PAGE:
White Juries and Black Victims

Juries with little diversity tend to acquit or offer lighter sentences when the victim is black.

All-white juries have also been shown to deliberate for shorter periods of time because they avoid often messy, emotional and stressful discussions about justice. And nearly all-white juries typically bring intense pressure to bear when a single black, Asian or Latino person is a part of the jury panel, Stevenson said.

“Juries that are homogeneous make a lot of wrong decisions because they are typically looking to agree with one another,” Stevenson said. “They assume a diversity of perspectives, extended debate and evaluation will not be a part of reaching consensus. And the smaller the jury, the more critical diversity really becomes.”

The Current Trial

In Sanford, Fla., the panel that will decide Zimmerman’s fate only consists of six jurors, a quirk of Florida law.

In the Zimmerman trial, all of that is coupled with something that could go even further to stand in the way of a guilty verdict, said Stevenson.

“There are very substantial differences in the way that people think about the burden of race,” Stevenson said. “Most people of color are very familiar with this experience of being suspected, profiled, that appears to be at the center of this case. For many white Americans, that is a completely abstract, if not foreign, concept.”  

Just how Zimmerman wound up facing a nearly all-white jury is not clear.

Seminole County, Fla., where Zimmerman is on trial, is home to about 431,000 people. There, about 65 percent of the population is white, 12 percent black and 18 percent Latino, said Maryanne Morse, the Seminole County circuit court clerk. In Florida, state law requires court employees to pull prospective jurors’ names from the state’s driver’s license database. In the Zimmerman case, the judge requested 500 names. Then, 211 people responded to jury summons and completed questionnaires compiled by lawyers on both sides of the case, Morse said.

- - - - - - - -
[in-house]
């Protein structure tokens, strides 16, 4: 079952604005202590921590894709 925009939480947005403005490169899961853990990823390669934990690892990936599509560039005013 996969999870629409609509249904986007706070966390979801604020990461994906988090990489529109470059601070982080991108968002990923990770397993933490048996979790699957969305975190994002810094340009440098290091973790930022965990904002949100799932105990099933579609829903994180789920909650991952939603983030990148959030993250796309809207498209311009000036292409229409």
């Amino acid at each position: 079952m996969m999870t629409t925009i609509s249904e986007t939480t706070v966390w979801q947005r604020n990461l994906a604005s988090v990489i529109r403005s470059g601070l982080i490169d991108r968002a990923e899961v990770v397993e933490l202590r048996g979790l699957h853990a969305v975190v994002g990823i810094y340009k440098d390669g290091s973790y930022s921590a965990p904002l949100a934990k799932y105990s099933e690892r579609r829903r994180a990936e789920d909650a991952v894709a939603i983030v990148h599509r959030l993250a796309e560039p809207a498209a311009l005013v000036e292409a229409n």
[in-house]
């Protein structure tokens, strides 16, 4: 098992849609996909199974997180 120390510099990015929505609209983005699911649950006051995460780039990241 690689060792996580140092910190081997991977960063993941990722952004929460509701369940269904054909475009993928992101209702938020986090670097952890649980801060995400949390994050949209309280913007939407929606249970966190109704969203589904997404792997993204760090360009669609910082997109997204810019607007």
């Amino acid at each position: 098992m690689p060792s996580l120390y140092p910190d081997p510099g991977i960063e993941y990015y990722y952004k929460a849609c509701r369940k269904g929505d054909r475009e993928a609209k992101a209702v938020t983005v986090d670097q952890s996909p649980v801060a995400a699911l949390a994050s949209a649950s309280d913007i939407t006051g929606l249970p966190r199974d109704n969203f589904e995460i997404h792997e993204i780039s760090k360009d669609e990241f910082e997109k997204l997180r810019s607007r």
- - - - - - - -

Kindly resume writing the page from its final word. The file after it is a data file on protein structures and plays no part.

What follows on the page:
But, just after jury selection ended, prosecutors sought and won a court order preventing the questionnaires and even the names of jurors from becoming public during and after the trial.

On Friday, as lawyers on both sides of the Zimmerman trial made their closing arguments, prosecutor John Guy made what can only be described as a final effort to encourage the all-white jury to empathize with Trayvon, a black teenager, or perhaps managed a ninja-like move acknowledging that race may be an unspoken part of the jury’s deliberations.

“This case is not about race. It’s about right and wrong; it’s that simple,” said Guy. “All things being equal and the roles were reversed, and it was 28-year-old George Zimmerman walking home in the rain with a hoodie on to protect himself from that rain, and a 17-year-old driving around who called the police who had hate in their heart, hate in their mouth, and it was Trayvon Martin who had killed George Zimmerman. What would your verdict be?”

The Zimmerman case does include at least one not so-well-researched wild card that makes the nearly all-white jury’s verdict difficult to predict with certainty, Sommers said.

Five of the six women on the jury are also mothers.

Editor’s note: This article has been revised to reflect the fact that five of the six jurors are mothers, not all of them.

Janell Ross is a reporter in New York working on a book about race, economic inequality and the recession, due out next year.

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